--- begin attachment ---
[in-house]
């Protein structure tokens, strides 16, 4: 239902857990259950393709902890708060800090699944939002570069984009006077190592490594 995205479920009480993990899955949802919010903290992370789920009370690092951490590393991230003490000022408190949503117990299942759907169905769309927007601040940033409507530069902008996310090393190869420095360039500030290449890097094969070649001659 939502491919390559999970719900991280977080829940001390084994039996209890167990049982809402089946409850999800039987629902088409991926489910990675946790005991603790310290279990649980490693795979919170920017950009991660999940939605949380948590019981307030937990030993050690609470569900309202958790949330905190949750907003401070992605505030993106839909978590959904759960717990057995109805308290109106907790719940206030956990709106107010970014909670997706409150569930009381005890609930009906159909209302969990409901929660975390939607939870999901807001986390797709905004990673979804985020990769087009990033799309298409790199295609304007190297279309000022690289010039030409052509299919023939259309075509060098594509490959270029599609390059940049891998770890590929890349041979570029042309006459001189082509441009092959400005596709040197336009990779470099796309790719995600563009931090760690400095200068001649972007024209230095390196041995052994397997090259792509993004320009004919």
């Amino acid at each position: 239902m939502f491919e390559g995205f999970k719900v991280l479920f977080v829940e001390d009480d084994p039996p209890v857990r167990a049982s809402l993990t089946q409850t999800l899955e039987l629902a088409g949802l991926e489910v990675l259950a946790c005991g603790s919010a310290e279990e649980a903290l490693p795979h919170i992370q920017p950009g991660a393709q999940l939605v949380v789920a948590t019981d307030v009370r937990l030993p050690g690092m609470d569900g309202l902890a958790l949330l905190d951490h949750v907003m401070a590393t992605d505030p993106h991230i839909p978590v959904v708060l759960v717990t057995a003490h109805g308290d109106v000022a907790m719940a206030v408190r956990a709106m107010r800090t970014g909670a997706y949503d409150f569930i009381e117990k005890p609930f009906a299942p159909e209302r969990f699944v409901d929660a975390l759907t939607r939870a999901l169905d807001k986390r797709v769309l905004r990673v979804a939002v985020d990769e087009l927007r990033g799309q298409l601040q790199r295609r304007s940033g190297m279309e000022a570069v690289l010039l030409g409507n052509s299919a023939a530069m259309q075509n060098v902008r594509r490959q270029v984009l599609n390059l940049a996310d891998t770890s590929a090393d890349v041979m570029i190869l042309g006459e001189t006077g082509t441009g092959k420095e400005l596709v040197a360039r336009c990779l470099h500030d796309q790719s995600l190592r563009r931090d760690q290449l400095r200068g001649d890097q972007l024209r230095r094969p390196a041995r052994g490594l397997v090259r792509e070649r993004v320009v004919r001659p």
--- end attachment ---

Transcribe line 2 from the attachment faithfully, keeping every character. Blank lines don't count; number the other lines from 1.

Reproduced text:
């Protein structure tokens, strides 16, 4: 239902857990259950393709902890708060800090699944939002570069984009006077190592490594 995205479920009480993990899955949802919010903290992370789920009370690092951490590393991230003490000022408190949503117990299942759907169905769309927007601040940033409507530069902008996310090393190869420095360039500030290449890097094969070649001659 939502491919390559999970719900991280977080829940001390084994039996209890167990049982809402089946409850999800039987629902088409991926489910990675946790005991603790310290279990649980490693795979919170920017950009991660999940939605949380948590019981307030937990030993050690609470569900309202958790949330905190949750907003401070992605505030993106839909978590959904759960717990057995109805308290109106907790719940206030956990709106107010970014909670997706409150569930009381005890609930009906159909209302969990409901929660975390939607939870999901807001986390797709905004990673979804985020990769087009990033799309298409790199295609304007190297279309000022690289010039030409052509299919023939259309075509060098594509490959270029599609390059940049891998770890590929890349041979570029042309006459001189082509441009092959400005596709040197336009990779470099796309790719995600563009931090760690400095200068001649972007024209230095390196041995052994397997090259792509993004320009004919």